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In the previous section of this special focus, the structure and function of the skin has been reviewed as well as the cutaneous changes induced by UV exposure. This section will define the term cosmeceutical and discuss the current market position. (See also Skin anatomy and photoageing and Cosmeceuticals (part 2) and Cosmeceuticals (part 2 - continued) )

With the increasing longevity and quality of life of the global population, a youthful and healthy looking skin has become increasingly important for people to feel confident in their social interactions [1,2]. Consumers are also looking for more cost-effective non-invasive methods, such as the use of cosmetic products, to improve the appearance of their skin [3]. The rapidly evolving knowledge of skin physiology and its functional deterioration with age has led to the continuous development of active compounds and topical formulations that may induce the recovery of biological functions affected by age [2]. Strong claims linked to active compounds are made in order to persuade the consumer of their efficacy. The term ’active compounds’ also refers to substances incorporated in a formulation to create a biological effect that would not be elicited from its vehicle alone [4].

“The difference between some cosmetic and pharmaceutical products is shrinking, as the cosmetics industry invests heavily in research.”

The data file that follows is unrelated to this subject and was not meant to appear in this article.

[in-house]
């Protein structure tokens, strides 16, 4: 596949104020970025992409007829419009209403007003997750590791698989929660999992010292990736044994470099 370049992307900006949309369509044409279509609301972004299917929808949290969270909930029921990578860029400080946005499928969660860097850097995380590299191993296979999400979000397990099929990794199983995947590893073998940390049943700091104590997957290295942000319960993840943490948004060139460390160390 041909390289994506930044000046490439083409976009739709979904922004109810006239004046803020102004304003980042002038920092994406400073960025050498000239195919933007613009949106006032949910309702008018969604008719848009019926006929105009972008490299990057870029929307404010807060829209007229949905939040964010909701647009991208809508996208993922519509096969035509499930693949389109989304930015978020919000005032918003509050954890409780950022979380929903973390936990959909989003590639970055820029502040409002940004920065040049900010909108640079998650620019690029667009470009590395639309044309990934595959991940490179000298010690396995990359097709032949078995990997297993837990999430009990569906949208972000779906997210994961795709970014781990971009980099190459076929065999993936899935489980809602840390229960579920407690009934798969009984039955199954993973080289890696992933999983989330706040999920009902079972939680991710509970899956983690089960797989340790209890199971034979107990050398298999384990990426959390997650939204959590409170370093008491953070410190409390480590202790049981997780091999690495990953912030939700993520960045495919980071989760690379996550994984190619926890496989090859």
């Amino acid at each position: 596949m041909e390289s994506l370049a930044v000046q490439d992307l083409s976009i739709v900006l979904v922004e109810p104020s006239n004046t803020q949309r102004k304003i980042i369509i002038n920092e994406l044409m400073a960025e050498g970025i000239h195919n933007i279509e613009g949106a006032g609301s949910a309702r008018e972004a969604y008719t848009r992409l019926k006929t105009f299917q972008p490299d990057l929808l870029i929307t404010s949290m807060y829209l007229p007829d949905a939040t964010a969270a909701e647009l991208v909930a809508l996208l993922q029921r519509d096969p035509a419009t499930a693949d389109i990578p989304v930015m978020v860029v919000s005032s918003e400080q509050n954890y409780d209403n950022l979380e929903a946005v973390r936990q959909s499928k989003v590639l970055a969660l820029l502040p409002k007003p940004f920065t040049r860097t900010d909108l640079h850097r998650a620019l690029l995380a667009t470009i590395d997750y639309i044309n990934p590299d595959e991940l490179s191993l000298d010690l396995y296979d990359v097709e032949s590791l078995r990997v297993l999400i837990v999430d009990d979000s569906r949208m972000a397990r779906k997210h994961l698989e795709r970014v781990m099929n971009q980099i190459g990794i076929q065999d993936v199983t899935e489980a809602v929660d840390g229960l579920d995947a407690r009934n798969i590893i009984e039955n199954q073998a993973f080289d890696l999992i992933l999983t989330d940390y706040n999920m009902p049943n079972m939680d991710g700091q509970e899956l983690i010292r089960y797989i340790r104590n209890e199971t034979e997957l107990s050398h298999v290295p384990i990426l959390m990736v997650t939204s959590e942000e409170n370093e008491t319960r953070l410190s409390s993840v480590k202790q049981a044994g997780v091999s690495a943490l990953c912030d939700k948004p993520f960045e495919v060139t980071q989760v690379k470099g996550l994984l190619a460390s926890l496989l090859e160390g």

The term ’cosmeceutical’ has been introduced by the cosmetics industry to describe an ingredient / product that has a measurable biological action in the skin like a pharmaceutical product, but is regulated as a cosmetic product since it claims to affect appearance [5]. Indeed, the difference between some cosmetic and pharmaceutical products is shrinking, as the cosmetics industry invests heavily in Research & Development, allowing it to perform increasingly cutting-edge research and launch cosmetic products of high quality standards coupled with high safety of use [6,7]. Conversely, the cosmetics industry does not want to be involved with the regulatory burden and costs associated with drug development [6,8]. A recent report highlighted a strong growth for cosmeceuticals and forecast that this market will reach $42.4 billion by 2018 [9].


Figure 1 and 2: Patient before and 12 weeks post treatment with Maltobionic Acid in a single ingredient study (Green BA, Edison BL, Wildnauer RH. Maltobionic Acid, A Plant-Derived Bionic Acid for Topical Anti-Aging. Am Acad of Dermatol Poster Exhibit: California, USA; March 2006). 


From a regulatory point of view, cosmeceuticals is an unrecognised term and are viewed as cosmetic products in the United States and in Europe [5]. As such, any cosmetic product placed on the EU market must comply with the Cosmetic Products Regulation (EC) N° 1223/2009 [10]. Article 20 of the regulation stipulates that cosmetic products may not imply to have characteristics or functions which they do not have [10]. Claim substantiation is not only important from the legal point of view. The cosmetics industry has a keen interest in protecting their consumers and meeting their needs since unfulfilled claims can lead to consumer scepticism of not only the culprit product, but of other products sold within this segment [11].